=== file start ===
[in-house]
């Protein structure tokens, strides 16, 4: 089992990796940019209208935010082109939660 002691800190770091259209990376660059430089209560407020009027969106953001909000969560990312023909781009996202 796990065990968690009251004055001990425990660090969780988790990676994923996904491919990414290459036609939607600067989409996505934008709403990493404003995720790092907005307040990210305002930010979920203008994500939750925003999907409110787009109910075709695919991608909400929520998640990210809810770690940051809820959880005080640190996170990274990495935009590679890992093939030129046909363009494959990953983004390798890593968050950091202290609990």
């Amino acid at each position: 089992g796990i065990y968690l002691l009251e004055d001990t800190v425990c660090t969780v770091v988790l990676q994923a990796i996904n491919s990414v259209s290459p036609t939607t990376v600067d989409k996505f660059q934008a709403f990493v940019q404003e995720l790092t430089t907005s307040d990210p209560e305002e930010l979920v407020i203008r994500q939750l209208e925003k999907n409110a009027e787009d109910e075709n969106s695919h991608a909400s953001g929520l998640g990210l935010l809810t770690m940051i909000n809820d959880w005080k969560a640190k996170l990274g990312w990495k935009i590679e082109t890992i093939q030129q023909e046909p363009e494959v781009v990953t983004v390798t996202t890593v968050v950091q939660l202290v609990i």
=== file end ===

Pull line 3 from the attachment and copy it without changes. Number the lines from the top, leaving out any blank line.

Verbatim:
């Amino acid at each position: 089992g796990i065990y968690l002691l009251e004055d001990t800190v425990c660090t969780v770091v988790l990676q994923a990796i996904n491919s990414v259209s290459p036609t939607t990376v600067d989409k996505f660059q934008a709403f990493v940019q404003e995720l790092t430089t907005s307040d990210p209560e305002e930010l979920v407020i203008r994500q939750l209208e925003k999907n409110a009027e787009d109910e075709n969106s695919h991608a909400s953001g929520l998640g990210l935010l809810t770690m940051i909000n809820d959880w005080k969560a640190k996170l990274g990312w990495k935009i590679e082109t890992i093939q030129q023909e046909p363009e494959v781009v990953t983004v390798t996202t890593v968050v950091q939660l202290v609990i």